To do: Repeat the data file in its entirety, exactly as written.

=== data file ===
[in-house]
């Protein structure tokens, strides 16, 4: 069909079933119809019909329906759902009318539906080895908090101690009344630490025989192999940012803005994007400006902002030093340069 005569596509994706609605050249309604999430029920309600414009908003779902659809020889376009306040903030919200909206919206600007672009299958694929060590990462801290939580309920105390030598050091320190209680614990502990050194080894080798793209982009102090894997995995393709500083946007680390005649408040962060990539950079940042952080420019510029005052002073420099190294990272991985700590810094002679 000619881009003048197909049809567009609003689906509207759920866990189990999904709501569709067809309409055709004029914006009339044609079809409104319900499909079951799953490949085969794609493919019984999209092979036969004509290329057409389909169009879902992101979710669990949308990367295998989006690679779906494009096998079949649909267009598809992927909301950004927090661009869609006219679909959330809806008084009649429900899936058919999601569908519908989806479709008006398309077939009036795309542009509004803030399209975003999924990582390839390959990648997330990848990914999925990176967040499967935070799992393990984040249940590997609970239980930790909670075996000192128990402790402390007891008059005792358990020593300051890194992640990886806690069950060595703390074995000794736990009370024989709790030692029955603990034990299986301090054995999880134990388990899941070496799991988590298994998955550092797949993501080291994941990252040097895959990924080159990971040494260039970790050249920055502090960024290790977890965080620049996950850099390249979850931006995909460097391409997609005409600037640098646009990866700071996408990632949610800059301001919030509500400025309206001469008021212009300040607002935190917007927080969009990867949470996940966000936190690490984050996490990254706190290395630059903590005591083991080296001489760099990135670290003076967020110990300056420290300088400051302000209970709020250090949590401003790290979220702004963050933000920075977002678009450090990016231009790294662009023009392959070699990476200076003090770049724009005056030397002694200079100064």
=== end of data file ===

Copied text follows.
[in-house]
């Protein structure tokens, strides 16, 4: 069909079933119809019909329906759902009318539906080895908090101690009344630490025989192999940012803005994007400006902002030093340069 005569596509994706609605050249309604999430029920309600414009908003779902659809020889376009306040903030919200909206919206600007672009299958694929060590990462801290939580309920105390030598050091320190209680614990502990050194080894080798793209982009102090894997995995393709500083946007680390005649408040962060990539950079940042952080420019510029005052002073420099190294990272991985700590810094002679 000619881009003048197909049809567009609003689906509207759920866990189990999904709501569709067809309409055709004029914006009339044609079809409104319900499909079951799953490949085969794609493919019984999209092979036969004509290329057409389909169009879902992101979710669990949308990367295998989006690679779906494009096998079949649909267009598809992927909301950004927090661009869609006219679909959330809806008084009649429900899936058919999601569908519908989806479709008006398309077939009036795309542009509004803030399209975003999924990582390839390959990648997330990848990914999925990176967040499967935070799992393990984040249940590997609970239980930790909670075996000192128990402790402390007891008059005792358990020593300051890194992640990886806690069950060595703390074995000794736990009370024989709790030692029955603990034990299986301090054995999880134990388990899941070496799991988590298994998955550092797949993501080291994941990252040097895959990924080159990971040494260039970790050249920055502090960024290790977890965080620049996950850099390249979850931006995909460097391409997609005409600037640098646009990866700071996408990632949610800059301001919030509500400025309206001469008021212009300040607002935190917007927080969009990867949470996940966000936190690490984050996490990254706190290395630059903590005591083991080296001489760099990135670290003076967020110990300056420290300088400051302000209970709020250090949590401003790290979220702004963050933000920075977002678009450090990016231009790294662009023009392959070699990476200076003090770049724009005056030397002694200079100064």